The consultants will be paid by the banks, but regulators must approve each consulting firm and its scope of work. Last week, some House Democrats pushed to subpoena the documents, called engagement letters, that identify the consulting firms and spell out what they would do. On Tuesday, the OCC said it will release those documents later this month.
OCC officials say they’ve worked diligently to ensure that the consultants are truly independent of the banks. The banks sought to hire some consulting firms and law firms that had “inappropriate conflicts,” said Joe Evers, the OCC’s deputy comptroller for large banks, so regulators disqualified those companies. Evers declined to identify the firms or how many had been disqualified.
Lawmakers have also expressed concern about the experience of the personnel who will conduct the reviews. At least three temporary staffing agencies have posted positions for a “Foreclosure File Reviewer.” (One agency said it doesn’t discuss its clients, and the other two didn’t return phone calls requesting comment.)
The ads reviewed by ProPublica typically call for some foreclosure or mortgage-servicing experience but little else. Critics have questioned whether the people filling these positions will be qualified to determine whether servicers followed the law.
“Distressingly, the job solicitations for these positions seem to suggest that servicers intend to hire individuals with no more expertise than the so-called ‘robo-signers’ that created many of these problems in the first place,” wrote Rep. Maxine Waters, D-Calif., in a letter to regulators last week.
The OCC’s Hubbard responded that the consultants “have spent significant time training staff, who will be supported by subject matter experts and whose work will be governed by a rigorous quality assurance process.”
It’s not known how long the reviews will take: On Tuesday, the OCC’s Evers said only that he didn’t think it would last “years.” He said he couldn’t guarantee, however, that the process wouldn’t stretch into 2013. Even before Tuesday’s launch, many consumer advocates and homeowners had viewed the process skeptically because regulators had overlooked servicing abuses for years and because regulators developed much of the new review process behind closed doors. Housing counseling and consumer groups could have given valuable input on the types of problems homeowners have faced in the past few years, said Alys Cohen of the National Consumer Law Center, but they were shut out of the process.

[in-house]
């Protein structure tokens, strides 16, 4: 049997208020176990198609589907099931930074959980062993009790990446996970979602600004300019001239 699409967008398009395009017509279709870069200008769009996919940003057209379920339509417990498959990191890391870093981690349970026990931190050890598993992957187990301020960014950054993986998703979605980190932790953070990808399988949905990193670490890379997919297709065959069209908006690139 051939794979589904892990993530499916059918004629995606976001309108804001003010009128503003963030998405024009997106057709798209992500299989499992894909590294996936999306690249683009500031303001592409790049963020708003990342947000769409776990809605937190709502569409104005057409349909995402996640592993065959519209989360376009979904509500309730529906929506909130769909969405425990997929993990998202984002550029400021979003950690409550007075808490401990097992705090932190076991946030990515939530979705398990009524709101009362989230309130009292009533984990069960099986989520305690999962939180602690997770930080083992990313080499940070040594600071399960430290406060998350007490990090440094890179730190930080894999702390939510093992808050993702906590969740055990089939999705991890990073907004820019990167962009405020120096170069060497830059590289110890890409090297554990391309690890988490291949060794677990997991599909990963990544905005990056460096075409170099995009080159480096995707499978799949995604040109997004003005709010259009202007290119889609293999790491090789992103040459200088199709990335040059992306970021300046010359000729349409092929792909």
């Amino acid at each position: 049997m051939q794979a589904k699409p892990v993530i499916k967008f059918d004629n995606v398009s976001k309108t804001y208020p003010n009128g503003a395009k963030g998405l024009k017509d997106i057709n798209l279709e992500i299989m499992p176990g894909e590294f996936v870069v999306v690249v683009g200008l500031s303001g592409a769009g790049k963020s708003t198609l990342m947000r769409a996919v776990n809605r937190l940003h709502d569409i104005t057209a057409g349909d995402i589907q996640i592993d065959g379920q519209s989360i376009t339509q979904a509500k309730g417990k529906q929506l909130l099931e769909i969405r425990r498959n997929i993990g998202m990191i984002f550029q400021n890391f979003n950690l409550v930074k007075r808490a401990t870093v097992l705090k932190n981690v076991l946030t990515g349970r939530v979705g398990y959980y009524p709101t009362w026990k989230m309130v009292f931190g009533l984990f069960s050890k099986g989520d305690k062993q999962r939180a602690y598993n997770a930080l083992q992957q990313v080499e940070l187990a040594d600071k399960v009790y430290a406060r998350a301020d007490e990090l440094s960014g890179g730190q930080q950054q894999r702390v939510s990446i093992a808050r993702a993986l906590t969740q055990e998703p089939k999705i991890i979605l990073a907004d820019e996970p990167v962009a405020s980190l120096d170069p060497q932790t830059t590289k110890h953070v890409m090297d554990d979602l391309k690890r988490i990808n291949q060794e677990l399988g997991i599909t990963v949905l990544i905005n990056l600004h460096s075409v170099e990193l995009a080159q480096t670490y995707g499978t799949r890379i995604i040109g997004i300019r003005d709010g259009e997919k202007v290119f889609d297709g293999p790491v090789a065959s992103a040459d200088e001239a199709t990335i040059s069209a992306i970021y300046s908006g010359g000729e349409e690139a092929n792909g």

The OCC’s Hubbard said regulators did meet last week with consumer groups to discuss the process, and that Hope Now, a servicer-dominated alliance with counseling organizations and community groups, had been involved earlier. Cohen said consumer groups hadn’t received any “meaningful information” during last week’s meeting.
Not all eligible loans are guaranteed a review. First, the consultants will screen each servicer’s portfolio using a statistical sampling method to select loans with “the highest potential for financial injury,” as OCC head John Walsh put it in a speech in September. Regulators have not released details on that sampling method. The loans flagged by this statistical method will be automatically reviewed.
But if homeowners want to ensure that their loan is reviewed, they must submit a “Request for Review Form.”